The Open Space Alternative to Commercial Build-Out

 

(This 859th Buffalo Sunday News column was first published on September 9, 2007.)

 

Because I submit my column a week before it is published, this one will not reflect the actions of the Amherst Town Board with regard to the open space initiative proposed by Councilmember Bill Kindel. As I write, the vote could go either way. To get the initiative on the ballot in November, five votes are needed and, even though a plurality of board members favors it, it may not go through.

 

This issue is an important one for all the suburban towns in this region, because it is about more development versus retaining undeveloped land.

 

We in this region have seen what development has done to our quality of life: our suburban streets clogged with traffic, our schools overcrowded, our flood danger rising and the distance to find open land ever increasing.

 

But the developers argue that more people will reduce our tax burden. A recent poll question reflected this argument, asking if people would support the town acquiring open space "if it cost a 2% tax increase." (Even with that clause, the vote was split.)

 

However, the evidence contradicts that clause. Studies in Clarence, Amherst and hundreds of other localities have shown that the taxes produced by new homes do not meet the cost of town services.

 

Item: a study by Fox & Company for the Amherst Industrial Development Agency last year found the town's expenses per housing unit are $1.12 for every dollar taken in by taxes.

 

The key finding of a follow-up study by Eric Gillert, Amherst's Planning Director, analyzed five parcels, comparing the cost to provide services to residential development to the annual cost (amortized by a bond issue) for purchase of those same areas to be retained as open space. The annual savings would amount to $353,060, not an insignificant amount. Gillert's straightforward conclusion: "Purchase of open space can reduce costs to the Town."

 

Item: A national study by John Crompton sponsored by the American Planning Association speaks to this issue. "The conventional wisdom," Crompton says, "which prevails among many decision-makers and taxpayers is that development is the 'highest and best use' of vacant land for increasing municipal revenues. This conventional wisdom is reinforced by developers who claim their projects 'pay for themselves and then some.'"

 

However, Crompton continues, "Cost of Community Services Analyses consistently report that over a wide range of residential densities, and especially in rapidly growing communities, the public costs associated with residential development exceed the public revenues that accrue from it. The emerging prevailing view is that few developments generate sufficient tax payments to pay their way." Crompton calls this "The New Municipal Math" and offers dozens of examples of savings through setting aside land for open and park use.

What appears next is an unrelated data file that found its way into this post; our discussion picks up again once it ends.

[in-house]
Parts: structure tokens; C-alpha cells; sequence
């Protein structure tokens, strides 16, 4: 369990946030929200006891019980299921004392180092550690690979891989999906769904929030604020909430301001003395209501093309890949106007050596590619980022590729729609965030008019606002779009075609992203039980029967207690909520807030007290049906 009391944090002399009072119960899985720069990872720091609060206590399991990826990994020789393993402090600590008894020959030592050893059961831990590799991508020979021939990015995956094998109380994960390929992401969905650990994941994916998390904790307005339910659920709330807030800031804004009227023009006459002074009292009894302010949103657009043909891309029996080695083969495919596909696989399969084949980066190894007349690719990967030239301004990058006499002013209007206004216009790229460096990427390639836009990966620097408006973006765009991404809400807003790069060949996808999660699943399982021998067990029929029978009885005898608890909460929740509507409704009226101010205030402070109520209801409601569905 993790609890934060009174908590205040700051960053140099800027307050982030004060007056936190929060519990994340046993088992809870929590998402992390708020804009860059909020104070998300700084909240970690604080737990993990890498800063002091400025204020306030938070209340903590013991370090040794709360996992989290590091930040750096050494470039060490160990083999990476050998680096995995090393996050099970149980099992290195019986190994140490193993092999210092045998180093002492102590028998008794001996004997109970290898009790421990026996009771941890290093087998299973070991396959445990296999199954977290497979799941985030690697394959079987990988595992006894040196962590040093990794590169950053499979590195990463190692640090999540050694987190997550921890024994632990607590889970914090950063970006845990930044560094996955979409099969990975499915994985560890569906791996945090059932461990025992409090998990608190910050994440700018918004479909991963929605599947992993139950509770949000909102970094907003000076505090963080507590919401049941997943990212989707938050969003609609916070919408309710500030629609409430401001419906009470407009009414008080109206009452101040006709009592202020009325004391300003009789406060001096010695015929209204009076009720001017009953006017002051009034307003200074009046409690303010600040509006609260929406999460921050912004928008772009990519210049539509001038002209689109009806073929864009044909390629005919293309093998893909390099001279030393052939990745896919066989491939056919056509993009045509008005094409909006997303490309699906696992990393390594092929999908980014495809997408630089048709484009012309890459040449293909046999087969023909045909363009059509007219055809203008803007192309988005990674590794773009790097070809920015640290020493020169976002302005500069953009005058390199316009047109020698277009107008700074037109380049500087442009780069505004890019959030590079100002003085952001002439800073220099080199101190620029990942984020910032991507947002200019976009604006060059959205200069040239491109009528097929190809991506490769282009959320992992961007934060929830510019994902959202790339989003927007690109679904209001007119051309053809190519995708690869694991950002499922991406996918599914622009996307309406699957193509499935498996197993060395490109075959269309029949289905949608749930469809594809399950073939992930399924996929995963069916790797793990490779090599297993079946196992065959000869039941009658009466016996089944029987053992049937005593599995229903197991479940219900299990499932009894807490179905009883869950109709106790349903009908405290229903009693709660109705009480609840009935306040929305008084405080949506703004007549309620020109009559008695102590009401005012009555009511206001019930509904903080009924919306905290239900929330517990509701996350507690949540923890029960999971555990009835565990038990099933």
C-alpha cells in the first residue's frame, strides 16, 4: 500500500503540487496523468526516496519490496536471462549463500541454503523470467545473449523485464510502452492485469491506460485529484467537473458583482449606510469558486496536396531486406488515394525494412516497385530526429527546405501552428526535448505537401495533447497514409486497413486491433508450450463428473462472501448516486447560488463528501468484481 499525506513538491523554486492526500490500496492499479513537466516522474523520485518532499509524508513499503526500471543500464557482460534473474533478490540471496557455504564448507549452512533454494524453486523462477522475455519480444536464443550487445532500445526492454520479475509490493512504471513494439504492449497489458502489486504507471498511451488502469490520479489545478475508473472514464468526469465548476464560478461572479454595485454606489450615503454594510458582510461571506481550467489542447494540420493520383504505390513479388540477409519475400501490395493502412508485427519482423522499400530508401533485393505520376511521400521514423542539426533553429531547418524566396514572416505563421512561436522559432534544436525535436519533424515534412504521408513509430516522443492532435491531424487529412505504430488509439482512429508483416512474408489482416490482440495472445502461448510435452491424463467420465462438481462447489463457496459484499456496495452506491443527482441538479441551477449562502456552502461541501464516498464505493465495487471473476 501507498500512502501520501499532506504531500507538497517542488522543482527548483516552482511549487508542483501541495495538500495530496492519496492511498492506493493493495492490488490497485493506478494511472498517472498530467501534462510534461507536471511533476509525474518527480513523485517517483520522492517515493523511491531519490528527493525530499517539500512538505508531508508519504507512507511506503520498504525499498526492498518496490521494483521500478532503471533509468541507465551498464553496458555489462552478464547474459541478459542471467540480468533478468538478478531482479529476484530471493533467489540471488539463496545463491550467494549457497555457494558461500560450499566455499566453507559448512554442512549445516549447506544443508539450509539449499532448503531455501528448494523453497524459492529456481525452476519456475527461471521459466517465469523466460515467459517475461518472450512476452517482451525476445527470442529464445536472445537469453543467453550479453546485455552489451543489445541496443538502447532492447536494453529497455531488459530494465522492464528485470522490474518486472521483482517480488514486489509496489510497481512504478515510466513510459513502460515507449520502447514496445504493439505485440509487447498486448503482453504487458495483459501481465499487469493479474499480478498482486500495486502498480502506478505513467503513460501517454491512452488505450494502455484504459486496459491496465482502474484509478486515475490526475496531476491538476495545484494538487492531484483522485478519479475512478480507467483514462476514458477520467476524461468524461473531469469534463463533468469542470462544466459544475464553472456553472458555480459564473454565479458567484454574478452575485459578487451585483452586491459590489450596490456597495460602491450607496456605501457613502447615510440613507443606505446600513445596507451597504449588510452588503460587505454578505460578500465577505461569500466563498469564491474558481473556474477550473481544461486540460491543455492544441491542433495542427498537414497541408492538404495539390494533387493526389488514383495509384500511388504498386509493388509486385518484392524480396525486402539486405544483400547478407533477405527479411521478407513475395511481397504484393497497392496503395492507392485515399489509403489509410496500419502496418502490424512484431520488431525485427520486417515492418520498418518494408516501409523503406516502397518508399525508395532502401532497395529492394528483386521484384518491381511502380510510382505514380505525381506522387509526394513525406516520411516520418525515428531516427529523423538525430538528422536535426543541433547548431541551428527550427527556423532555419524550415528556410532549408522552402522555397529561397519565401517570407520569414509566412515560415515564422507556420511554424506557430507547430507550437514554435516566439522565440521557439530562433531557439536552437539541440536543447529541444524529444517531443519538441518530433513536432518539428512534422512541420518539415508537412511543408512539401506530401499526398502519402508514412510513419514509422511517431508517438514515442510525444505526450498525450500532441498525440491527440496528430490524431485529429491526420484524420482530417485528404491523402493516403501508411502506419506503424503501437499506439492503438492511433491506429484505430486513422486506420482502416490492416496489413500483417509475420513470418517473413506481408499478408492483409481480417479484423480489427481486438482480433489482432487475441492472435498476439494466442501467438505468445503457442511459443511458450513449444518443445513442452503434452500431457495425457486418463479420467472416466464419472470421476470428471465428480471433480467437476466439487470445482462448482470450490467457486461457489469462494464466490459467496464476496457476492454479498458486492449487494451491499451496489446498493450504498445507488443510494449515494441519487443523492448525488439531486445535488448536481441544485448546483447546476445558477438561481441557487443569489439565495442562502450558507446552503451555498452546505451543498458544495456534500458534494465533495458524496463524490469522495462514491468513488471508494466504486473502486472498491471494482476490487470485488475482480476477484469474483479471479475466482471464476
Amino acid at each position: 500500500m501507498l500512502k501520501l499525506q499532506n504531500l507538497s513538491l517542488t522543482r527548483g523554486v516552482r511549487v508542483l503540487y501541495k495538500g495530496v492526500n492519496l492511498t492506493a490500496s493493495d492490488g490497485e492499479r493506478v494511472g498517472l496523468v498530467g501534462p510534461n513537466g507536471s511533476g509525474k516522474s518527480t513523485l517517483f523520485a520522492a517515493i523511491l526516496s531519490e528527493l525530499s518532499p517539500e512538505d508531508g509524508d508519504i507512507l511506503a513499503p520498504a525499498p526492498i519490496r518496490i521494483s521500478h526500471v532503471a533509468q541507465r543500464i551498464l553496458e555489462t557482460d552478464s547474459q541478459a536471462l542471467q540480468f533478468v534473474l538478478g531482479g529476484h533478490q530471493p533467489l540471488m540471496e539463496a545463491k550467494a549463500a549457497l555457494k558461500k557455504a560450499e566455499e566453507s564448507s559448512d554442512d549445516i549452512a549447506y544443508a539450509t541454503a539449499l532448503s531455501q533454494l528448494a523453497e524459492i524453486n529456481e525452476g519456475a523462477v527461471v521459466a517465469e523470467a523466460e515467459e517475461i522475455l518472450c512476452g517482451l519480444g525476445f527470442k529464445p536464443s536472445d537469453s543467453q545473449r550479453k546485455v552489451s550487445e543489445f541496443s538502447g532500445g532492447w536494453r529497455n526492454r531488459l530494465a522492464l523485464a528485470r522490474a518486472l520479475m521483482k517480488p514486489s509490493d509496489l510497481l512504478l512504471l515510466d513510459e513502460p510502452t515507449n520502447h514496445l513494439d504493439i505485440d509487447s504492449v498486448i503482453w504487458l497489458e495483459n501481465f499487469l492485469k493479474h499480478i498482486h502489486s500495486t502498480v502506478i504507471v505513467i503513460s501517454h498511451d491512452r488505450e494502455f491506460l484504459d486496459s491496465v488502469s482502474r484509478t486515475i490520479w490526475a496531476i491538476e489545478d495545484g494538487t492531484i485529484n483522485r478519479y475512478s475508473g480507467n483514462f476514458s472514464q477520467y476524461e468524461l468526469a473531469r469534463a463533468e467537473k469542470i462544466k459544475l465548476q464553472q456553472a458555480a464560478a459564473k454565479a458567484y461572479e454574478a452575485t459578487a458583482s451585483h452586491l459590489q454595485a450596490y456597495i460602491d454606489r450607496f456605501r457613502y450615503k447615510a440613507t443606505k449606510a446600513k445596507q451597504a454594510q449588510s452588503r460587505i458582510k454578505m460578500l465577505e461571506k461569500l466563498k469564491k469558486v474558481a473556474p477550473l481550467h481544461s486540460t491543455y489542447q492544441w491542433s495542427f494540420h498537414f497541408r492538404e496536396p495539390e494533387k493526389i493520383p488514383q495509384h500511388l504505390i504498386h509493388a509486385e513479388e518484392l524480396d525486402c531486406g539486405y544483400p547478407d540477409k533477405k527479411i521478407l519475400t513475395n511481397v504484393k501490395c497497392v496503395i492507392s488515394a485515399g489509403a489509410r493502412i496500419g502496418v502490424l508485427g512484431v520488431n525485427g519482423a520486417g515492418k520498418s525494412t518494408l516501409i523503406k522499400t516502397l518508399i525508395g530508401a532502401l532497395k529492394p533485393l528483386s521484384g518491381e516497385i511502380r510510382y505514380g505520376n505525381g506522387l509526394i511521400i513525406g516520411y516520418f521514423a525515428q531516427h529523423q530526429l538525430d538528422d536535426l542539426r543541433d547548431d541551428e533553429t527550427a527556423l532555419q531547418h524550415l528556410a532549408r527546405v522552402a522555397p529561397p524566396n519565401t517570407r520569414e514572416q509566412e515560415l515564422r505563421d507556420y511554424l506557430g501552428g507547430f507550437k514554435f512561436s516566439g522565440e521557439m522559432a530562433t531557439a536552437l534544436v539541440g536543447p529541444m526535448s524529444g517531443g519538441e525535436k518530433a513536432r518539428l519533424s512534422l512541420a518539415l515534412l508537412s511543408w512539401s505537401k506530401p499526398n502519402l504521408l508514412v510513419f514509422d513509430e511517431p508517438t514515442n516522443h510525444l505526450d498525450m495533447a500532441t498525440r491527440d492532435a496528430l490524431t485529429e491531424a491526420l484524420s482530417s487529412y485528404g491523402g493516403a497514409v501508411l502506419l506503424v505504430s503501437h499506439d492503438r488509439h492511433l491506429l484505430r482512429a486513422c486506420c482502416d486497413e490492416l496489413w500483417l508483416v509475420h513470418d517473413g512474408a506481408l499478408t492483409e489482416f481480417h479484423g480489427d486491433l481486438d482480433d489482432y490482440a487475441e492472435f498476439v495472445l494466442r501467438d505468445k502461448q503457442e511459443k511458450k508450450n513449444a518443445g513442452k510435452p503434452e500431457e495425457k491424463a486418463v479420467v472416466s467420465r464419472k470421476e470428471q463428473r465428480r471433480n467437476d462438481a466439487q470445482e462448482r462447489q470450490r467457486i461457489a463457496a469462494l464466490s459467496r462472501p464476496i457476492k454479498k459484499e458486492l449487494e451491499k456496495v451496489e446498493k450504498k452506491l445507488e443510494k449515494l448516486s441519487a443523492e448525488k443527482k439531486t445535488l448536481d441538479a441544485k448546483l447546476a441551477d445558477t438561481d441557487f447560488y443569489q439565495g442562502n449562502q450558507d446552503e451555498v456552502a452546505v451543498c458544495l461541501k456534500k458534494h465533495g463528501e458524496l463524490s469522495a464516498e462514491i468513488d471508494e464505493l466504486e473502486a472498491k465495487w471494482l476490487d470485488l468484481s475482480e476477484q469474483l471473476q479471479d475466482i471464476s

Summarizing, he compares the median cost for what he calls "farm/forest/open space" with "residential" as 37 to $1.15. Crompton's Report is on the web at: www.holmdeltownship-nj.com/filestorage/1061/PropertyValue.pdf.

 

Item: In 1998 the American Planning Association gave the nearby town of Pittsford southeast of Rochester an annual award for developing and implementing its precedent-setting plan for "permanently protecting its greenspaces."

 

Three key findings of the study that led to the Pittsford plan were:

 

      If the town did nothing, taxes would rise several hundred dollars,

      The break-even value of a new home (when tax income met town costs) even then was more than $300,000, and

      The break-even cost for the town to purchase development rights to farms and other open space was $10,000 per acre. (This occurs when bond financing for property purchase equals the additional cost of developing that property for residential use.)

 

Pittsford protected more than 2,000 acres of open land, representing about 2/3 of what remained. They used three mechanisms: direct purchase of 1200 acres, incentive zoning (transfer of development rights) on 200+ acres, and mandatory clustering protecting 600+ acres.

 

It is evident that developers are deeply invested in defeating the Amherst initiative. If they stop it at the Town Board, they won't have to address in a public forum the facts I have outlined in this column.

 

I recently counted over 60 cars waiting for the traffic light at Klein and Hopkins. I hope the Amherst board will have acted to contain this and our other problems related to uncontrolled development.-- Gerry Rising

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Note added after publication: At its September 4, 2007 meeting, the Amherst Town Board passed the motion to allow the bond initiative to appear on the November ballot.